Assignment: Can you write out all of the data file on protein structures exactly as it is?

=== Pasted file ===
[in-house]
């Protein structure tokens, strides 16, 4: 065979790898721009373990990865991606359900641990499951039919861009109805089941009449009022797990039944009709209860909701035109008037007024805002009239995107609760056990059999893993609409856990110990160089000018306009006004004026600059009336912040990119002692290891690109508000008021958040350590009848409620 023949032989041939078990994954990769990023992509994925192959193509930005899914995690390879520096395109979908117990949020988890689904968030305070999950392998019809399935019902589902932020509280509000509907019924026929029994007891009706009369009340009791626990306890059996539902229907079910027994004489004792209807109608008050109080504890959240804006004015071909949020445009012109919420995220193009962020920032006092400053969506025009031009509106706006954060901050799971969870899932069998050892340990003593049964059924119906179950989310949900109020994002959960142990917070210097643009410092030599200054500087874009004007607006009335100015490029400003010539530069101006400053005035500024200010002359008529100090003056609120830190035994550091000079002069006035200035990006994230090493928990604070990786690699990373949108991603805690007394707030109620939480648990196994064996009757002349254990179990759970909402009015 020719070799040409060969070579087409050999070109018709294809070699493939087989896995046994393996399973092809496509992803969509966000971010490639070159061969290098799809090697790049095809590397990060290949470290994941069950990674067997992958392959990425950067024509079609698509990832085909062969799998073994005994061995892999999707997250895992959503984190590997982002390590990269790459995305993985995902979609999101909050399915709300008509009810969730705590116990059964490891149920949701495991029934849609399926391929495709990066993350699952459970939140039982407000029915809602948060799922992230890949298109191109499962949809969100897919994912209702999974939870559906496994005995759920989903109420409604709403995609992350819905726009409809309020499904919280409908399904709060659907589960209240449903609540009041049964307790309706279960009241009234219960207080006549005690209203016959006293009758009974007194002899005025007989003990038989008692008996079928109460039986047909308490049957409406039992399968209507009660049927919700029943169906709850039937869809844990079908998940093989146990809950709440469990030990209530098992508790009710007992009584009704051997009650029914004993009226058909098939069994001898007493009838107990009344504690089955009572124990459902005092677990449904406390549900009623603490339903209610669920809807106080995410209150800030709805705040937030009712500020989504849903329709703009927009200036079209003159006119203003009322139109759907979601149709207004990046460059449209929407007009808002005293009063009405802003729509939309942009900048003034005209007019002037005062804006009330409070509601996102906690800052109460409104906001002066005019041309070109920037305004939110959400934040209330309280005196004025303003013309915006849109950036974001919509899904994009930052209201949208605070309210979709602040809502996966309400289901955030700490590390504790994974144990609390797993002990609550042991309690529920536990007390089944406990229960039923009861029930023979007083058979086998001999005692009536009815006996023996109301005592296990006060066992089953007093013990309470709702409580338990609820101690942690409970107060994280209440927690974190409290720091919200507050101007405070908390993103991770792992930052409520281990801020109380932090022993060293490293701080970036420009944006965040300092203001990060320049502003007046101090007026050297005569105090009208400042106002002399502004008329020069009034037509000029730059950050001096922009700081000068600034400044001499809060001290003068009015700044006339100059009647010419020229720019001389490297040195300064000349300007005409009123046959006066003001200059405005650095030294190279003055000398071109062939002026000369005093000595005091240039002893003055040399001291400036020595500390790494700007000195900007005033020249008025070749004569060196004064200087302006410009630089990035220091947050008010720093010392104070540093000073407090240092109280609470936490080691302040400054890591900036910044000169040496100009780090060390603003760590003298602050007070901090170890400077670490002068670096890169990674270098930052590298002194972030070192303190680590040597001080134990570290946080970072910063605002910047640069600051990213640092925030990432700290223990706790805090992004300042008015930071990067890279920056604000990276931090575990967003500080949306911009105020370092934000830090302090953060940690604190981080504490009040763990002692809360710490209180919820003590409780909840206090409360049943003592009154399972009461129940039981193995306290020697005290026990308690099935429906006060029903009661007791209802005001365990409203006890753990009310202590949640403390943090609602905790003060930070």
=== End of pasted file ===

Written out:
[in-house]
């Protein structure tokens, strides 16, 4: 065979790898721009373990990865991606359900641990499951039919861009109805089941009449009022797990039944009709209860909701035109008037007024805002009239995107609760056990059999893993609409856990110990160089000018306009006004004026600059009336912040990119002692290891690109508000008021958040350590009848409620 023949032989041939078990994954990769990023992509994925192959193509930005899914995690390879520096395109979908117990949020988890689904968030305070999950392998019809399935019902589902932020509280509000509907019924026929029994007891009706009369009340009791626990306890059996539902229907079910027994004489004792209807109608008050109080504890959240804006004015071909949020445009012109919420995220193009962020920032006092400053969506025009031009509106706006954060901050799971969870899932069998050892340990003593049964059924119906179950989310949900109020994002959960142990917070210097643009410092030599200054500087874009004007607006009335100015490029400003010539530069101006400053005035500024200010002359008529100090003056609120830190035994550091000079002069006035200035990006994230090493928990604070990786690699990373949108991603805690007394707030109620939480648990196994064996009757002349254990179990759970909402009015 020719070799040409060969070579087409050999070109018709294809070699493939087989896995046994393996399973092809496509992803969509966000971010490639070159061969290098799809090697790049095809590397990060290949470290994941069950990674067997992958392959990425950067024509079609698509990832085909062969799998073994005994061995892999999707997250895992959503984190590997982002390590990269790459995305993985995902979609999101909050399915709300008509009810969730705590116990059964490891149920949701495991029934849609399926391929495709990066993350699952459970939140039982407000029915809602948060799922992230890949298109191109499962949809969100897919994912209702999974939870559906496994005995759920989903109420409604709403995609992350819905726009409809309020499904919280409908399904709060659907589960209240449903609540009041049964307790309706279960009241009234219960207080006549005690209203016959006293009758009974007194002899005025007989003990038989008692008996079928109460039986047909308490049957409406039992399968209507009660049927919700029943169906709850039937869809844990079908998940093989146990809950709440469990030990209530098992508790009710007992009584009704051997009650029914004993009226058909098939069994001898007493009838107990009344504690089955009572124990459902005092677990449904406390549900009623603490339903209610669920809807106080995410209150800030709805705040937030009712500020989504849903329709703009927009200036079209003159006119203003009322139109759907979601149709207004990046460059449209929407007009808002005293009063009405802003729509939309942009900048003034005209007019002037005062804006009330409070509601996102906690800052109460409104906001002066005019041309070109920037305004939110959400934040209330309280005196004025303003013309915006849109950036974001919509899904994009930052209201949208605070309210979709602040809502996966309400289901955030700490590390504790994974144990609390797993002990609550042991309690529920536990007390089944406990229960039923009861029930023979007083058979086998001999005692009536009815006996023996109301005592296990006060066992089953007093013990309470709702409580338990609820101690942690409970107060994280209440927690974190409290720091919200507050101007405070908390993103991770792992930052409520281990801020109380932090022993060293490293701080970036420009944006965040300092203001990060320049502003007046101090007026050297005569105090009208400042106002002399502004008329020069009034037509000029730059950050001096922009700081000068600034400044001499809060001290003068009015700044006339100059009647010419020229720019001389490297040195300064000349300007005409009123046959006066003001200059405005650095030294190279003055000398071109062939002026000369005093000595005091240039002893003055040399001291400036020595500390790494700007000195900007005033020249008025070749004569060196004064200087302006410009630089990035220091947050008010720093010392104070540093000073407090240092109280609470936490080691302040400054890591900036910044000169040496100009780090060390603003760590003298602050007070901090170890400077670490002068670096890169990674270098930052590298002194972030070192303190680590040597001080134990570290946080970072910063605002910047640069600051990213640092925030990432700290223990706790805090992004300042008015930071990067890279920056604000990276931090575990967003500080949306911009105020370092934000830090302090953060940690604190981080504490009040763990002692809360710490209180919820003590409780909840206090409360049943003592009154399972009461129940039981193995306290020697005290026990308690099935429906006060029903009661007791209802005001365990409203006890753990009310202590949640403390943090609602905790003060930070």